Everyone’s talking about personalized experiences on board their cruise ships. They’re talking about giving the passengers what they want. Giving them choice.
They’re trying out new medallions that unlock real-world features on board. They’re investing in one-time-use wearable technology that help
But it doesn’t have to be so complicated. Not really.
Here’s one easy, actionable way to create a more personalized experience on board.
Embrace the smartphone
Seriously. Give it a hug.
Passengers have all kinds of opportunities to make all kinds of choices during their trip. They order the food they want to eat. They go to the shows they want to see. They join the games they want to play.
And it’s important to keep the power in the passenger’s hands. Keep it in the smartphones they carry.
Joey Hasty, head of innovation and transformation at Royal Caribbean International, told Digital Trends the company is refocusing its efforts squarely at smartphones because it’s the one device passengers never forget, even while on vacation.
Partnering with content providers like Netflix, for movies and television, and PressReader, for newspapers and magazines, lets passengers stay connected to their favorites – even at sea.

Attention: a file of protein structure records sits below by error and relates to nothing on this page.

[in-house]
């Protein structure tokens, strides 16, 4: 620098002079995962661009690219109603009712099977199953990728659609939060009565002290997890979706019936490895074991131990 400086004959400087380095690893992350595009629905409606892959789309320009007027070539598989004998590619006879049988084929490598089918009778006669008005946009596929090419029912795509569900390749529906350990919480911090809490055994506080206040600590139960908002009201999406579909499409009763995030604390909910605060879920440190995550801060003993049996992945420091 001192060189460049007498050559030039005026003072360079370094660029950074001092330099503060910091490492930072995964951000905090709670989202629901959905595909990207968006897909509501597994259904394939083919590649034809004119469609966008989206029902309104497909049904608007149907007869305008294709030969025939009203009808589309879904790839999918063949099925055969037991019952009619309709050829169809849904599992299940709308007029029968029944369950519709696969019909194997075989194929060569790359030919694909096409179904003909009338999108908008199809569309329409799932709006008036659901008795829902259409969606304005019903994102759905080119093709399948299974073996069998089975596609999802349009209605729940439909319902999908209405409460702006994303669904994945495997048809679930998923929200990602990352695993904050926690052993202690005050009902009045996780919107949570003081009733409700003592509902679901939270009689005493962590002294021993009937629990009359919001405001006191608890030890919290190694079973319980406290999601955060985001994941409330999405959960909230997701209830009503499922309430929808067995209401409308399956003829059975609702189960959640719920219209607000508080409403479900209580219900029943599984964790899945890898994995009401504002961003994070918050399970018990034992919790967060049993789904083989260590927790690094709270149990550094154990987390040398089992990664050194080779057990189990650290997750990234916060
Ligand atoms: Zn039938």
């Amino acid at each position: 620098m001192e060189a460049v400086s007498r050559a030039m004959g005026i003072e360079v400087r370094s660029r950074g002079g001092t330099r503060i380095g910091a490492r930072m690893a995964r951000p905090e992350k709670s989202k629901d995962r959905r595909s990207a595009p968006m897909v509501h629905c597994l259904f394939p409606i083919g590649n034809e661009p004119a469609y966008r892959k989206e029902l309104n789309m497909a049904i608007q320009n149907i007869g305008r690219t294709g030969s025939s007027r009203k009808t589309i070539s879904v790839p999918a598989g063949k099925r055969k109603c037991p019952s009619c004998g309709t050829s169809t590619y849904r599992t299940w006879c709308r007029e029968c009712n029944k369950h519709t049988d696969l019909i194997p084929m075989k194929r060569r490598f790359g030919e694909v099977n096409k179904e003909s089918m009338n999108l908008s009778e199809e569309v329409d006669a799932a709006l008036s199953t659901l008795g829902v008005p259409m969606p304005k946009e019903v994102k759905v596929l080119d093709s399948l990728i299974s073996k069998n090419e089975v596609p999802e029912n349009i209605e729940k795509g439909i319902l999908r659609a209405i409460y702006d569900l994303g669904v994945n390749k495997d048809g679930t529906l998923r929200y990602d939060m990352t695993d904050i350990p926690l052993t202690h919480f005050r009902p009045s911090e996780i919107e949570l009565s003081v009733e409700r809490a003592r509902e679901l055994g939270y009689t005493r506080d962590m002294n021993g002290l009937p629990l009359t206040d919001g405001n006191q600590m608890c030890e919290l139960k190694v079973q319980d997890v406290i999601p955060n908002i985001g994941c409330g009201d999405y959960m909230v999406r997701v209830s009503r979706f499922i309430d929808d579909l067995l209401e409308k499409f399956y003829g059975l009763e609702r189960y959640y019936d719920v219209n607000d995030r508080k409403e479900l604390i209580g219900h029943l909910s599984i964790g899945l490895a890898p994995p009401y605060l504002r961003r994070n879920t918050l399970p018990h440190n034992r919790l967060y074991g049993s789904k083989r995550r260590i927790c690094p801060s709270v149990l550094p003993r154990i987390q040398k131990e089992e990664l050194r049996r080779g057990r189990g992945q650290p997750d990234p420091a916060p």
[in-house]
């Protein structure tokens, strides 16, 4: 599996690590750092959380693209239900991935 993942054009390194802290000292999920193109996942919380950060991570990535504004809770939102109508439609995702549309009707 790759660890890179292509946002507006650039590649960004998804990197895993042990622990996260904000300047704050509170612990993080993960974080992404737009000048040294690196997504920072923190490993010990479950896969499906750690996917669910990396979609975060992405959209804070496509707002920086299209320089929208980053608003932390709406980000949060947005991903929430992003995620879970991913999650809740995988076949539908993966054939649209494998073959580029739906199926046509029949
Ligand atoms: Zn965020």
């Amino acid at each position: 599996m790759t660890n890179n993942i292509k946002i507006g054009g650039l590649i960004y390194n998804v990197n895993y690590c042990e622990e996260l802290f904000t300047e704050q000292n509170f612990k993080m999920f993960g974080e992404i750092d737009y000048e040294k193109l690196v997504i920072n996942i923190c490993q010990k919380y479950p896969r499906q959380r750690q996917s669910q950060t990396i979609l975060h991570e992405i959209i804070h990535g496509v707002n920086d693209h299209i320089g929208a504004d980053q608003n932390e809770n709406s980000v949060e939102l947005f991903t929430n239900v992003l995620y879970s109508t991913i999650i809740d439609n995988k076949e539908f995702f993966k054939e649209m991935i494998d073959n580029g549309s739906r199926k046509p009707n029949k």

It’s true, connecting to the World Wide Web during a cruise can be tough. It’s not easy to stream videos or download full copies of a magazine.
But it’s not impossible.
PressReader, for instance, has developed an offline solution that gives passengers access to a rotating, limited selection of newspapers and magazines that refresh whenever a ship ports.
Embracing smartphones and powerful technology providers isn’t just about giving them choices. It’s also about surprising and delighting your customers by creating a truly personal experience.
Your tech partners can help you pull up the kinds of movies your guest likes to watch or the magazines your guest likes to read – making a world of difference.
Rather than trying to categorize customers, create opportunities to serve them as an individual. Smartphones create single-customer experiences that help entertainment planners collect the kind of marketing data far beyond generalized demographic understandings.
So, when you’re looking for ways to personalize your passenger experience, check your passenger’s pockets. The key is already there.